2. Repairs to Hélène de Champlain building force eatery to shut Restaurant's owner plans to close it down when lease expires at end of 2009 ALAN HUSTAK, The Gazette Published: 8 hours ago The building that houses the Hélène de Champlain restaurant on Île Ste. Hélène needs massive repairs, and the restaurant will close for good in 16 months when its lease expires. Pierre Marcotte, the French- language television personality who has leased the red sandstone building from the city since 1983, says the property needs between $3 million and $5 million in repairs. "We have no choice but to close," he said. "The city has decided not to renew its lease after 2009 in order to undertake the repairs. That could take a year or more to complete. The electrical and heating systems are outdated, and major repairs to the building itself are necessary." Initially meant to be a sports pavilion, the island chalet was built during the Depression as a Quebec government make-work project. It was designed by Émile Daoust to resemble a Norman château, and the grounds were landscaped by Frederick Todd. It was turned over to the city in 1942 and in 1955 became a municipal restaurant, but didn't get a liquor licence until 1960. In 1966, Mayor Jean Drapeau had the building redone as the official residence for Expo 67's Commissioner-General, Pierre Dupuy. It also had a hall of honour next to the main dining room that was used by Drapeau as a reception centre for visiting dignitaries and heads of state. The reception for French President Charles de Gaulle was held in the chalet after he delivered his controversial "Vive le Québec libre" speech. Even though the restaurant proved to be a money-loser, Drapeau kept its five dining rooms open until 1977, when they were closed because of a labour dispute. They reopened in 1981. Marcotte said he does not plan to renew his lease, and no one is certain what will happen to the building once the repair work is done. In the past, there has been talk of converting the site into a hotel for high rollers at the Montreal Casino. [email protected] thegazette.canwest.com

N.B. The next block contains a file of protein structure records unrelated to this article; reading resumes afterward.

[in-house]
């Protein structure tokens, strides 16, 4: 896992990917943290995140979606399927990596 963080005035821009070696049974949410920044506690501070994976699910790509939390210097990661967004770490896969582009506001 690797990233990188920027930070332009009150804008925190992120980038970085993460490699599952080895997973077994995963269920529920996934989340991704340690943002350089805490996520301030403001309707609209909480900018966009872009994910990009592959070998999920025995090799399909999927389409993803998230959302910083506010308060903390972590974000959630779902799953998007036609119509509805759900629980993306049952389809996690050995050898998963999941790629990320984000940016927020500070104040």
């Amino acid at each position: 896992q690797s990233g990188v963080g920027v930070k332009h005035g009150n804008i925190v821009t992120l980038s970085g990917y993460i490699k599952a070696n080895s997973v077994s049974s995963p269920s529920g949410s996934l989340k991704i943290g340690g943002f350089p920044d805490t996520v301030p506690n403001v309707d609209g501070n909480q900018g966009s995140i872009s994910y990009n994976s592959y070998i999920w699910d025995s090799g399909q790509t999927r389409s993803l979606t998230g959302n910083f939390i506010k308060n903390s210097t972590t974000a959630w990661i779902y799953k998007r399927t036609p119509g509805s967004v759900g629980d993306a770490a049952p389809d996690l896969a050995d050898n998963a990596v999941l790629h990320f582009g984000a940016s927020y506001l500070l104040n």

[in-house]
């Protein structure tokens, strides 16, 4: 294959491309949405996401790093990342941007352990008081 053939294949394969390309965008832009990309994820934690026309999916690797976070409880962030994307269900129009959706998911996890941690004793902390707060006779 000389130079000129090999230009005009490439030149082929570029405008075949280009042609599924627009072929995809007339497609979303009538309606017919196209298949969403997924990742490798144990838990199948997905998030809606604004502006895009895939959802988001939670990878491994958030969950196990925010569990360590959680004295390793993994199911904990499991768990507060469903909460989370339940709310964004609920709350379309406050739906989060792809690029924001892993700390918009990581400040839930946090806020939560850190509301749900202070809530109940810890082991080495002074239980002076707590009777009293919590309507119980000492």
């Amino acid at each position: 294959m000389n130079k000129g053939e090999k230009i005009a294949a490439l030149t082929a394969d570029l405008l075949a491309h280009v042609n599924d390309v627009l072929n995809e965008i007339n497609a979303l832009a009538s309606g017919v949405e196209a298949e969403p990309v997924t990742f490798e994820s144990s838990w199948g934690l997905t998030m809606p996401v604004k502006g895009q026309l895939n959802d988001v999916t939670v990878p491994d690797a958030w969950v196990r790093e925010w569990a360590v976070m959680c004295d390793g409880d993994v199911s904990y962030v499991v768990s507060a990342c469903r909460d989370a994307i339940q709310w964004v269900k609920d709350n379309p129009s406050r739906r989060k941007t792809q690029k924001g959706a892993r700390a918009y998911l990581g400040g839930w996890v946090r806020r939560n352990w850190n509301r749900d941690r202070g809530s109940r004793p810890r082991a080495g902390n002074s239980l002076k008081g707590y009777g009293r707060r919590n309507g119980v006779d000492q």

3. Roads safe, Quebec insists AMY LUFT, The Gazette Published: 7 hours ago Quebec's Transport Department wants drivers to know the province's highways are safe, despite a metre-wide pothole found on the Turcot Interchange. Still, the road damage reminded some that action needs to be taken quickly to ensure the safety of motorists. "It definitely enforces the point that structures are in bad shape," said Laval Mayor Gilles Vaillancourt, head of a coalition that wants better funding of infrastructure in Quebec. "The bridges won't be demolished tomorrow, but we need to make sure what remains is not in a beautiful state but in a solid state." Engineers have confirmed that the pothole discovered Friday on Highway 15, just north of the exits for Highway 20 and the Ville Marie Expressway, was simply the result of deteriorating asphalt and concrete and was not a structural issue, like those plaguing many Quebec roadways. "Of course, we'd like to reassure people of the safety of the Turcot Interchange," Transport Quebec official Nicole Ste-Marie said. "What happened (Friday) was not related to roadwork on other access ramps." Highway 15 through the Turcot Interchange was reopened to traffic at 7 a.m. yesterday after overnight paving between the exits for Highways 20 and 720 (the Ville Marie Expressway) and the Décarie Expressway. Two lanes were closed about 8:45 a.m. Friday when a motorist drove into the pothole, which ran one metre deep straight through the span. The lanes were shut for about five hours. One lane was shut again Friday afternoon because repairs could not be completed. Structural repairs are to begin tomorrow on 10 of the 12 access ramps to the Turcot Interchange. The work had already been scheduled this week to take advantage of reduced traffic during Quebec's construction holiday. Highways 15, 20 and 720 converge on the Turcot Interchange, which carries an estimated 280,000 vehicles every day. As for the rest of the province's highways and structures, Ste-Marie urged motorists not to worry. "We'll eventually be doing some repairs (to structures), but if there's a problem or safety concern, Transport Quebec never neglects to tell the public." Vaillancourt said he is satisfied with the measures being taken to maintain the overpasses before they are replaced or repaired. "I've discussed the issue with engineers and I've been reassured the upkeep is good," he said, adding that rebuilding the spans "is not going to happen overnight." Vaillancourt is head of the Coalition pour le rénouvellement des infrastructures du Québec. Its members include the provincial federation of municipalities, the Conseil du Patronat employers lobby, and industry and professional associations. Repairs are to continue as planned on the rest of Quebec's troubled overpasses. After the collapse of the de la Concorde Blvd. overpass in Laval in September 2006, which killed five people, and the subsequent inspection of 135 overpasses deemed to be in questionable condition, Quebec has budgeted $2.7 billion for roadwork this year. The lion's share is to be spent to repair or replace overpasses. It's part of a four-year, $12-billion investment to upgrade Quebec's crumbling infrastructure. Transport Quebec said in April the province would replace 25 overpasses and tear down three others. Major repairs on 25 more spans began at that time. At least three of the overpasses to be replaced are in Montreal. They include two on Highway 138 over Monette St. at the Mercier Bridge, both scheduled to be replaced by 2013, and one on Gouin Blvd. over Highway 19, to be replaced in 2009. The Dorval Interchange is to be torn down, though no date has been set. Transport Quebec wants to assure drivers the span is well maintained. "While it will eventually be demolished, right now we are doing sporadic repairs ... to make sure safety is maintained," Ste-Marie said, adding the Dorval Circle is to be reconfigured to ease traffic woes in the area, not because it is unsafe. As for the current state of Quebec's overpasses, Vaillancourt said he's a little nervous, despite the progress. "It's easy to know when there's a hole in the pavement, but it's hard to know when a bridge will collapse," he said. "You never know." [email protected] http://www.canada.com/montrealgazette/news/story.html?id=b45ac453-fbf9-45aa-8380-c55e10568c42&p=2